Mike Lindell, the chief executive of My Pillow and a big donor to President Trump, told Axios that the president was enthusiastic about the drug, called oleandrin, when he heard about it at a White House meeting last month.
“This thing works — it’s the miracle of all time,” Mr. Lindell, who has a financial stake in the company that makes the compound and sits on its board, said in an interview with CNN’s Anderson Cooper on Tuesday. When CBS asked Mr. Trump about oleandrin for Covid-19, Mr. Trump said, “We’ll look at it.”
Forget about "snake oil," this stuff is more dangerous than most snake venom. I'll let Dr. Cassandra Quave explain it:
Protesters gathered for about two hours Sunday along the streets below Louis DeJoy's gated property, which overlooks the Greensboro Country Club golf course. They chanted and held signs that read: “Sabotage of the USPS is un-American” and “Save USPS," among other messages, news outlets said.
DeJoy, a Republican fundraiser and major political donor named to lead the Postal Service in May, has sparked a nationwide outcry over postal delays and cutbacks just as millions of Americans prepare to vote by mail to avoid polling places during the coronavirus pandemic.
Methinks Aldona's next dinner party might be a tad uncomfortable. It's fine to punish the peasantry, but don't bring them into the neighborhood. The same thing happened on a larger scale at his DC residence:
The Trump administration is scrapping limits on methane leaks, allowing oil and gas companies to decide how much of the potent greenhouse gas can escape into the atmosphere from wells, pipelines and storage tanks.
The new rules, issued Thursday by the Office of Management and Budget, effectively rescind the Environmental Protection Agency’s authority to regulate methane, the largest component of natural gas. Although it dissipates faster than carbon dioxide, methane is estimated to be at least 25 times and as much as 80 times more potent in terms of trapping heat in the atmosphere.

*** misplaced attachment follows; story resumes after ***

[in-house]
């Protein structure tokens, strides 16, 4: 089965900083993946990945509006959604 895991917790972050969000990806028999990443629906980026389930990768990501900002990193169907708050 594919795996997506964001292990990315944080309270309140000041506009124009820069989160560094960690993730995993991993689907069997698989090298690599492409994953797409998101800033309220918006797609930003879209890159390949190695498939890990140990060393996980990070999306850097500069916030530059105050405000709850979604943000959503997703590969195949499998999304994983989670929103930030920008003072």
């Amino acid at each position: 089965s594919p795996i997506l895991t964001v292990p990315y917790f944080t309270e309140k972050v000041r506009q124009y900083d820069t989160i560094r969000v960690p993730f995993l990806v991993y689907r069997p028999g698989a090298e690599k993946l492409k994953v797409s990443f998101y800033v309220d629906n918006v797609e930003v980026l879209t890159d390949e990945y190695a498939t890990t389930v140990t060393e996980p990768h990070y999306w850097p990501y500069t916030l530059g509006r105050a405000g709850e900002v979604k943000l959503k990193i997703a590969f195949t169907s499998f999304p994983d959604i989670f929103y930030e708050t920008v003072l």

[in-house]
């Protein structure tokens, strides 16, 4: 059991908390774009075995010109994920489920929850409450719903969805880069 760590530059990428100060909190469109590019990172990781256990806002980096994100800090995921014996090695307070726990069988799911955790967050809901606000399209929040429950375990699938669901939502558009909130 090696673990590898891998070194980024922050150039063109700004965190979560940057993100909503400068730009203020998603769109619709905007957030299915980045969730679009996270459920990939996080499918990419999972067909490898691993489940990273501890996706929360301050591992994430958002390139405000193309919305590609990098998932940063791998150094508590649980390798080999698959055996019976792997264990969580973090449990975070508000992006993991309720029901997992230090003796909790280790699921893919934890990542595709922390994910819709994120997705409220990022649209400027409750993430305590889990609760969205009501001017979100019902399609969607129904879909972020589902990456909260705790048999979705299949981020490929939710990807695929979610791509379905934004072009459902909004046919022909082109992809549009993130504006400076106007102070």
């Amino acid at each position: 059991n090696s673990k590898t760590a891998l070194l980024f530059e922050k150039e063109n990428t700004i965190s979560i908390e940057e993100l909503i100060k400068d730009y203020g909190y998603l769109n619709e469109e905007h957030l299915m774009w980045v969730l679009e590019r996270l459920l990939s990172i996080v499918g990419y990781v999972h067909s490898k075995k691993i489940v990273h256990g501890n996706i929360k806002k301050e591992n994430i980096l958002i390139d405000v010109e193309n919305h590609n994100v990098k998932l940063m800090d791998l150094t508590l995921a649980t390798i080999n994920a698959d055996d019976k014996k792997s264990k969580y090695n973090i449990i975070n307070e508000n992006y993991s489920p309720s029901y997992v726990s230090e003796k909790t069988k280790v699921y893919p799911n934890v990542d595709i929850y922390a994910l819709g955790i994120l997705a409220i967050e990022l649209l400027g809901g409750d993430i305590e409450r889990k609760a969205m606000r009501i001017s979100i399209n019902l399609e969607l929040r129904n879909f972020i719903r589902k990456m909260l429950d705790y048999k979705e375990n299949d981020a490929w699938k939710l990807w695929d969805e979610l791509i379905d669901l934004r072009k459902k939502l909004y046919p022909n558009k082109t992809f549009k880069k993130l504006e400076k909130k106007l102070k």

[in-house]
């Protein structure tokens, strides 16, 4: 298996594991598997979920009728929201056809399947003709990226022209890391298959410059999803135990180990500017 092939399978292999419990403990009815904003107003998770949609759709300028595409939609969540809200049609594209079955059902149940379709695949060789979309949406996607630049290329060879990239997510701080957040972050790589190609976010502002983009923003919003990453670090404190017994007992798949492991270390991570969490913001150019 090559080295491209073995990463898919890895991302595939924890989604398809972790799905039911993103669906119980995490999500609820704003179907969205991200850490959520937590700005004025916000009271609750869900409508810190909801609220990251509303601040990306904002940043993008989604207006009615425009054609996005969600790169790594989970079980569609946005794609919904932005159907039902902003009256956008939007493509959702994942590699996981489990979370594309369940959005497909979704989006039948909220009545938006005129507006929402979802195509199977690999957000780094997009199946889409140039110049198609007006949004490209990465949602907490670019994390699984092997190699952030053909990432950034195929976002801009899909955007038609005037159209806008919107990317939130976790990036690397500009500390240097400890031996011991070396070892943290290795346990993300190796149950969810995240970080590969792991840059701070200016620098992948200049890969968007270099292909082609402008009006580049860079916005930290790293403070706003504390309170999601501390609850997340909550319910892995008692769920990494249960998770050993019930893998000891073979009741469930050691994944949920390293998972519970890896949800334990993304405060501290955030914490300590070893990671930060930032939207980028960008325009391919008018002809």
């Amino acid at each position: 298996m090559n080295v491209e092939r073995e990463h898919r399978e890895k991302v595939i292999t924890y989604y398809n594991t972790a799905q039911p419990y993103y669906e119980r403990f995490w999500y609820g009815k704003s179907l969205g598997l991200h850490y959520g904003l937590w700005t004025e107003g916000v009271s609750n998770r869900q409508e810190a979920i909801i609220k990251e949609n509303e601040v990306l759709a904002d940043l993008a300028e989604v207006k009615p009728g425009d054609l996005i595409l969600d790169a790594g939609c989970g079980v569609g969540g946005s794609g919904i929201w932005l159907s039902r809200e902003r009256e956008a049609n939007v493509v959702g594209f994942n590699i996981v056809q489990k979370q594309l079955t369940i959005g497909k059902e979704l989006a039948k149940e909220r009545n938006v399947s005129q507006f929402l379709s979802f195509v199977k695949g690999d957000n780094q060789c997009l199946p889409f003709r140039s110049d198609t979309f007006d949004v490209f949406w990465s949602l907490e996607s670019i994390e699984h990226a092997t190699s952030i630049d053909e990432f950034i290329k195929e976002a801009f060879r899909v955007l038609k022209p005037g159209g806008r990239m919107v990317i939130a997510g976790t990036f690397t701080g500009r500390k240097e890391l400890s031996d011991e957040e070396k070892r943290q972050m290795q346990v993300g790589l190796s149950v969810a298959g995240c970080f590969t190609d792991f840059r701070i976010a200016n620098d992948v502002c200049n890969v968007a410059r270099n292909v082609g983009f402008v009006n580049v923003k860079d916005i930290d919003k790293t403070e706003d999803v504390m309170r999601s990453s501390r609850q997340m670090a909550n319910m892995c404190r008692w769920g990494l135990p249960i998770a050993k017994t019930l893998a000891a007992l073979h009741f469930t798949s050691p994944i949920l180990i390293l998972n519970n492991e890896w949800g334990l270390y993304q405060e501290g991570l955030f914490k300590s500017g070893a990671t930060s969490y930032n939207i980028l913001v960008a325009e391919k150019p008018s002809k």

Just a clarification: Methane doesn't actually "dissipate," it converts to carbon dioxide after about nine years of exposure to oxygen. But during that short atmospheric life cycle, it traps heat like a bandit. Which helps trigger the dissolution of methane clathrates in the oceans and permafrost, putting even more methane into the atmosphere. It's a perfect climate change storm, and Trump is pulling all the stops out:
Postmaster General Louis DeJoy continues to hold a multimillion-dollar stake in his former company XPO Logistics, a United States Postal Service contractor, likely creating a major conflict of interest, according to newly obtained financial disclosures and ethics experts. Outside experts who spoke to CNN were shocked that ethics officials at the postal service approved this arrangement, which allows DeJoy to keep at least $30 million in XPO holdings.
Raising further alarms, on the same day in June that DeJoy divested large amounts of Amazon shares, he purchased stock options giving him the right to buy new shares of Amazon at a price much lower than their current market price, according to the disclosures.
I wouldn't even dream of trying to speculate what DeJoy's investment goals are, but XPO and Amazon had a painful divorce last year:
Scientists are hoping for a coronavirus vaccine that is at least 75% effective, but 50% or 60% effective would be acceptable, too, Fauci, director of the National Institute of Allergy and Infectious Diseases, said during a Q&A with the Brown University School of Public Health. “The chances of it being 98% effective is not great, which means you must never abandon the public health approach.”